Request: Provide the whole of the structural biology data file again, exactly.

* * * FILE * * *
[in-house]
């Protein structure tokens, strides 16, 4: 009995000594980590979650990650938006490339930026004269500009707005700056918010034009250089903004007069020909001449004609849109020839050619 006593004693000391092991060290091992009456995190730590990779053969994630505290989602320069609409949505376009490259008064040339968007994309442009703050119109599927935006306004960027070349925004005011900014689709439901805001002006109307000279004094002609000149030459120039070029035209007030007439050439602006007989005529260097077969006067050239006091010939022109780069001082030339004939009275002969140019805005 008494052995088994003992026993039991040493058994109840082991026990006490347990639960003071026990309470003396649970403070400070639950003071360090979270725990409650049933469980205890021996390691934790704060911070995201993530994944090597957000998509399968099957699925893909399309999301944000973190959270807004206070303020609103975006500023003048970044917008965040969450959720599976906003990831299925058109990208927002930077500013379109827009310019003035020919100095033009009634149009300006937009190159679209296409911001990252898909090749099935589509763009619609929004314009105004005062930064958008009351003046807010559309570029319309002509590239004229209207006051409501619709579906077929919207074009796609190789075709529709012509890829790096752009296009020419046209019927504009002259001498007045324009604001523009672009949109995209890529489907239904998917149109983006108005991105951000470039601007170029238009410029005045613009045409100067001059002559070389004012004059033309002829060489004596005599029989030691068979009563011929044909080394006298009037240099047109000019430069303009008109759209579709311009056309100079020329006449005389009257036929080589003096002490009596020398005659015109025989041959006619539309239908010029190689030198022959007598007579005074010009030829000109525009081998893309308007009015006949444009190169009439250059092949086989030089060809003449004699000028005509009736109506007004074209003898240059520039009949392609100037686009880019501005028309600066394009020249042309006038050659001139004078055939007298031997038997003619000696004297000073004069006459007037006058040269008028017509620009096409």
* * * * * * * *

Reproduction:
[in-house]
């Protein structure tokens, strides 16, 4: 009995000594980590979650990650938006490339930026004269500009707005700056918010034009250089903004007069020909001449004609849109020839050619 006593004693000391092991060290091992009456995190730590990779053969994630505290989602320069609409949505376009490259008064040339968007994309442009703050119109599927935006306004960027070349925004005011900014689709439901805001002006109307000279004094002609000149030459120039070029035209007030007439050439602006007989005529260097077969006067050239006091010939022109780069001082030339004939009275002969140019805005 008494052995088994003992026993039991040493058994109840082991026990006490347990639960003071026990309470003396649970403070400070639950003071360090979270725990409650049933469980205890021996390691934790704060911070995201993530994944090597957000998509399968099957699925893909399309999301944000973190959270807004206070303020609103975006500023003048970044917008965040969450959720599976906003990831299925058109990208927002930077500013379109827009310019003035020919100095033009009634149009300006937009190159679209296409911001990252898909090749099935589509763009619609929004314009105004005062930064958008009351003046807010559309570029319309002509590239004229209207006051409501619709579906077929919207074009796609190789075709529709012509890829790096752009296009020419046209019927504009002259001498007045324009604001523009672009949109995209890529489907239904998917149109983006108005991105951000470039601007170029238009410029005045613009045409100067001059002559070389004012004059033309002829060489004596005599029989030691068979009563011929044909080394006298009037240099047109000019430069303009008109759209579709311009056309100079020329006449005389009257036929080589003096002490009596020398005659015109025989041959006619539309239908010029190689030198022959007598007579005074010009030829000109525009081998893309308007009015006949444009190169009439250059092949086989030089060809003449004699000028005509009736109506007004074209003898240059520039009949392609100037686009880019501005028309600066394009020249042309006038050659001139004078055939007298031997038997003619000696004297000073004069006459007037006058040269008028017509620009096409």